Microsoft, in a bid to get its mammoth acquisition of Activision Blizzard approved by the FTC, announced a 10-year deal with Nintendo to make “Call of Duty” available on Nintendo platforms — for the first time — once the merger with Activision closes.

In addition, Microsoft committed to continue offering Activision’s “Call of Duty” titles on Valve’s Steam at the same time as Xbox following the closing of the Activision deal.

“ Microsoft is committed to helping bring more games to more people – however they choose to play,” Phil Spencer, CEO of Microsoft Gaming, tweeted Tuesday in announcing the “COD” agreements for Nintendo and Steam.

The latest promises from Microsoft come after the software giant pledged to continue producing “Call of Duty” for Sony’s PlayStation console for a minimum of 10 years if the Activision Blizzard deal is approved. Microsoft is open to making the 10-year contract with Sony “legally enforceable by regulators in the U.S., U.K. and European Union,” Microsoft president Brad Smith wrote in a Dec. 5 op-ed in the Wall Street Journal, noting that the company “made a similar commitment to the European Commission” to ensure access to key technologies to competitors when Microsoft acquired LinkedIn in 2016. Sony has not commented on Microsoft’s “Call of Duty” offer but has voiced opposition to the Activision takeover.

In January, Microsoft announced its $69 billion bid for Activision Blizzard, which would be the biggest-ever acquisition in the video-game business. The companies have said they expect the deal to close in June 2023.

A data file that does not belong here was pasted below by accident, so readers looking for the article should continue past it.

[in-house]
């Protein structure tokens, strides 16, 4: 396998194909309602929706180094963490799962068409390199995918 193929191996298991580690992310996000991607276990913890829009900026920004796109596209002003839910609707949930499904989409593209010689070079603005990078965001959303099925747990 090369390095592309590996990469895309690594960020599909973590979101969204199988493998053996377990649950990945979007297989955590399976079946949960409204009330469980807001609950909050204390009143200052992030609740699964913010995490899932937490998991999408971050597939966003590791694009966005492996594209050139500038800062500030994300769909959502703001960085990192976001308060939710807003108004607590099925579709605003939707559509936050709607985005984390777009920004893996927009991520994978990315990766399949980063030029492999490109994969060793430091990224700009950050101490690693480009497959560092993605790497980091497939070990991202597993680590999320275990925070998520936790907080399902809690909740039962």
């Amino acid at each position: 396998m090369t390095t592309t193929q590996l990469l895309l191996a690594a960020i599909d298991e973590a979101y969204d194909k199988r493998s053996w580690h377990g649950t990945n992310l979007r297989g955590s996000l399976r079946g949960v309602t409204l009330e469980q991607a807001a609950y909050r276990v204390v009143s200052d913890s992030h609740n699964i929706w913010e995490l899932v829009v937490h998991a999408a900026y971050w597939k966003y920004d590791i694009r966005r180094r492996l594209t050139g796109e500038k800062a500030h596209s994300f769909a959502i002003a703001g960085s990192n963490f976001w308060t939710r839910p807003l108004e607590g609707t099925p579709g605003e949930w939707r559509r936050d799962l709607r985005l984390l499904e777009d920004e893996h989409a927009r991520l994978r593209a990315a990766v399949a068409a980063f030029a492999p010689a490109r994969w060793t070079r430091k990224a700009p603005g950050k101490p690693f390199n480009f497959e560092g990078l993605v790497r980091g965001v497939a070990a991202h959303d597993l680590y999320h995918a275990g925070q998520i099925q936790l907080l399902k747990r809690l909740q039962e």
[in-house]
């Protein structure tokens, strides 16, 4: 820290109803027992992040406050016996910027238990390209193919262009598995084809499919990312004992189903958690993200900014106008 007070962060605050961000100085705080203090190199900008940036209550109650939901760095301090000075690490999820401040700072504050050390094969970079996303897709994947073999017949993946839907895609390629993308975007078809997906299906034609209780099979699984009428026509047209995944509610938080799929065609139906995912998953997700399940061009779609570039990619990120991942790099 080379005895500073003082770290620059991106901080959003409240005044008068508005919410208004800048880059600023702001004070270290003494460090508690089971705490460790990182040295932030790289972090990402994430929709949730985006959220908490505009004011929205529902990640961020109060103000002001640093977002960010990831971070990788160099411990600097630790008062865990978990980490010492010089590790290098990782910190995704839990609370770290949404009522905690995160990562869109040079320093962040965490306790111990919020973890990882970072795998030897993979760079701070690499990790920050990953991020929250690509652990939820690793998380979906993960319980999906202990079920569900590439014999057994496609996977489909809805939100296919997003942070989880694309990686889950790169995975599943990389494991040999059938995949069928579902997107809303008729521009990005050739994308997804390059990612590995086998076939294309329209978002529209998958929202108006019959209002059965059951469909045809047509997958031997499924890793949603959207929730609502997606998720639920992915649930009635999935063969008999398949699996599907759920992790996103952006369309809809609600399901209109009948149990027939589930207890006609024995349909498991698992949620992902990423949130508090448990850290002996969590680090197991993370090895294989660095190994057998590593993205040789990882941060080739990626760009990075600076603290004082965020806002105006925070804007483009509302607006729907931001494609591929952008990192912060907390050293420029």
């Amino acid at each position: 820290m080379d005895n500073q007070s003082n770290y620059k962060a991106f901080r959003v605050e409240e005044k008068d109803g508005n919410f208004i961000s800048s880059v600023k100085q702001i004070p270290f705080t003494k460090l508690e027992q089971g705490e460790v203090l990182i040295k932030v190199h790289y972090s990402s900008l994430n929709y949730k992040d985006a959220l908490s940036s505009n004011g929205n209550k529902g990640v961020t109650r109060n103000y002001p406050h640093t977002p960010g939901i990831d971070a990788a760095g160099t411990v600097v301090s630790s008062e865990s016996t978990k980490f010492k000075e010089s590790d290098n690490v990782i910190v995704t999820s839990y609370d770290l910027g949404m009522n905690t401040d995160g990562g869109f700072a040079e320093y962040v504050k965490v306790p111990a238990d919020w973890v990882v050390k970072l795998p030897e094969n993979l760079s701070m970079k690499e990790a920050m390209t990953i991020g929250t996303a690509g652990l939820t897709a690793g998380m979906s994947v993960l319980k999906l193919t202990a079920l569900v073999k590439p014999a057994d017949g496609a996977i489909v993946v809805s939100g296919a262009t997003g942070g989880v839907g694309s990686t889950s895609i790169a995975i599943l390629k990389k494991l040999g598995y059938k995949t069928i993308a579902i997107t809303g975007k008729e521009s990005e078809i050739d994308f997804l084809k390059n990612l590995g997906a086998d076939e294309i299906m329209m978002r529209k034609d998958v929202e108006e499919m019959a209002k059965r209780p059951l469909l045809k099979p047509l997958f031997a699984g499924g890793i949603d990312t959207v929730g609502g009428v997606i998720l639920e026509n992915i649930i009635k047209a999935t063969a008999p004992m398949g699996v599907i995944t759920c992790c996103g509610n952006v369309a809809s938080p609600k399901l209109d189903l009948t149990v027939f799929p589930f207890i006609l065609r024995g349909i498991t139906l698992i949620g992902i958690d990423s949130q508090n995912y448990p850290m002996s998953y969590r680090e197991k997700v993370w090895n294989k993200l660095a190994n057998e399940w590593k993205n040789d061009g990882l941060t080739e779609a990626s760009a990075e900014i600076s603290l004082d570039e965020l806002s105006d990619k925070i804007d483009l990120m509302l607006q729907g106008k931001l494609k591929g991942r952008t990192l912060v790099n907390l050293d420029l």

The FTC is expected to discuss the antitrust implications of Microsoft’s proposed deal for Activision Blizzard at a closed meeting Thursday, as the agency is reportedly planning to launch a lawsuit seeking to block the deal. The concern among regulators is that Microsoft could favor its own Xbox consoles for Activision Blizzard titles at the expense of rivals like Sony and Nintendo.

Meanwhile, the U.K.’s Competition and Markets Authority antitrust regulator has an active investigation into whether the Microsoft-Activision Blizzard deal would reduce competition in the market.

“Call of Duty” is Activision Blizzard’s best-selling game. According to Activision Blizzard, the latest installment in the the first-person shooter franchise, “Call of Duty: Modern Warfare II,” hit $1 billion in worldwide sales in the first 10 days after its Oct. 28 release — beating the previous franchise record of 15 days set in 2012 by “Call of Duty: Black Ops II.”

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